States participating in AHEAD will be responsible for ensuring quality care and improving population health outcomes while simultaneously reducing avoidable healthcare spending across all payers as part of broader efforts to transform healthcare on a statewide and regional level.
Hospitals and health systems rely on efficient tools to pinpoint areas for improving population health management and analyzing performance. Fortunately, technological advancements in 2023 have continued to support cost-reduction efforts and enhance the quality of patient care.
Notable outcomes in 2023 included WakeMed Health & Hospitals achieving a $10M variable cost reduction by reducing unnecessary care variation while enhancing care quality. This was made possible through an innovative population health management platform and a suite of analytics applications, enabling access to valuable data needed for performance improvement.
Additionally, WakeMed implemented data governance, prioritization processes, and a program focusing on data quality and performance, leading to improved care processes for 23 distinct patient populations.
Similarly, Carle Health leveraged a robust population health analytics platform to gain access to high-value data necessary for effective operations management. As a result, the organization could assess population health services utilization and demand while identifying sources of variation and opportunities for improvement.
This led to two full-time equivalent (FTE) reductions in maintenance time required, access to over a dozen key performance indicators (KPIs) for thousands of patients and providers, and the ability to identify high-demand service offerings for improved strategic planning.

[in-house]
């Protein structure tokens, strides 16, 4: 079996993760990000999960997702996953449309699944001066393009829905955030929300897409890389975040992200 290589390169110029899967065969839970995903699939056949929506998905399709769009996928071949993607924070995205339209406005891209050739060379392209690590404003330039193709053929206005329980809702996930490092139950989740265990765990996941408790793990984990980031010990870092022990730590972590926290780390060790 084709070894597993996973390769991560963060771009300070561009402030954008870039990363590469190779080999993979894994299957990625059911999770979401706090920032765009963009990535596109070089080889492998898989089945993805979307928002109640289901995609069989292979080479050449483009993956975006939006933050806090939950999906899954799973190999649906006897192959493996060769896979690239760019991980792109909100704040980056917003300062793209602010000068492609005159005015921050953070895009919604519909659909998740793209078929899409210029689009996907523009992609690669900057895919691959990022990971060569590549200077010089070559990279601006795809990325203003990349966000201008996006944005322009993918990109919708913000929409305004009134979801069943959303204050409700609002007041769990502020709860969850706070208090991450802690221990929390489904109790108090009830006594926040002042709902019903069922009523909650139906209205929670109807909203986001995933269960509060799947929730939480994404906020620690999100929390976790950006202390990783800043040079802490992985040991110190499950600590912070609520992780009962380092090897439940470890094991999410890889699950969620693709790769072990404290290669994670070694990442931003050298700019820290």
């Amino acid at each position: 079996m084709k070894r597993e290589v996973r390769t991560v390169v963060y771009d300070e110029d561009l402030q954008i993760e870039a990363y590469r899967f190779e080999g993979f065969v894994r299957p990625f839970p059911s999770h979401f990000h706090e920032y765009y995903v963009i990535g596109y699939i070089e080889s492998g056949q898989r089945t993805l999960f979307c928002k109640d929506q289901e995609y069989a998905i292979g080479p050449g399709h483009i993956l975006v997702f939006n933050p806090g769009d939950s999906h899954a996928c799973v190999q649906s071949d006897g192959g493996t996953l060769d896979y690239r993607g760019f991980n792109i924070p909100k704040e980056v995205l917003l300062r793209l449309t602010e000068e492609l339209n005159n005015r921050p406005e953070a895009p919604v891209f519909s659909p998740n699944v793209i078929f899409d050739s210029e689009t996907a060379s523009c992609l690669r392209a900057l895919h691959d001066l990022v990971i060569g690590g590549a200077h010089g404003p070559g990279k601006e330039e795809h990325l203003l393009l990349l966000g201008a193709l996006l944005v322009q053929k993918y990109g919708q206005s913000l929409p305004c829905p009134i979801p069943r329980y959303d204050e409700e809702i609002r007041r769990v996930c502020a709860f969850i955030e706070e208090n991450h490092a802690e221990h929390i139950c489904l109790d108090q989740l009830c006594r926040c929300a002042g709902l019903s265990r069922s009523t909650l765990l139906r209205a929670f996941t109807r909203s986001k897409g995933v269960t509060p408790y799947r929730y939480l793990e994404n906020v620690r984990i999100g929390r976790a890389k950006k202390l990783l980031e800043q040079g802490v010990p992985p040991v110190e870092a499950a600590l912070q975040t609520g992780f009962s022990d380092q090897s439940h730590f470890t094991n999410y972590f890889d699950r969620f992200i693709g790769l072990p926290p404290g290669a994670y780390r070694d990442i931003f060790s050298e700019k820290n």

Sea Mar Community Health Centers, a national health and social services provider, launched an extensive, multi-year initiative to enhance the delivery of high-quality, integrated care for marginalized communities. Sea Mar will deploy an innovative data platform and population health analytics to improve visibility into patient data, gain deeper insights into its patient population outcomes, and improve reporting capabilities.
This proactive approach to population health management will enable its teams to make informed decisions based on data and align its network of over 90 medical, dental, and behavioral health clinics and various nutritional, social, and educational services.
In 2023, healthcare organizations made significant strides in addressing health equity by embracing population health management tools to drive quantifiable improvement.
By leveraging these tools, healthcare organizations have demonstrated their dedication to creating more equitable access to quality care and improving health outcomes for underserved populations.
Indeed, the enthusiasm for initiating a health equity strategy reflects a commitment to prioritizing the well-being of all individuals, regardless of background or circumstances.
Healthcare organizations can continue this momentum in 2024 and ensure their efforts lead to tangible and sustainable progress in achieving health equity, creating a future with equal access to high-quality healthcare.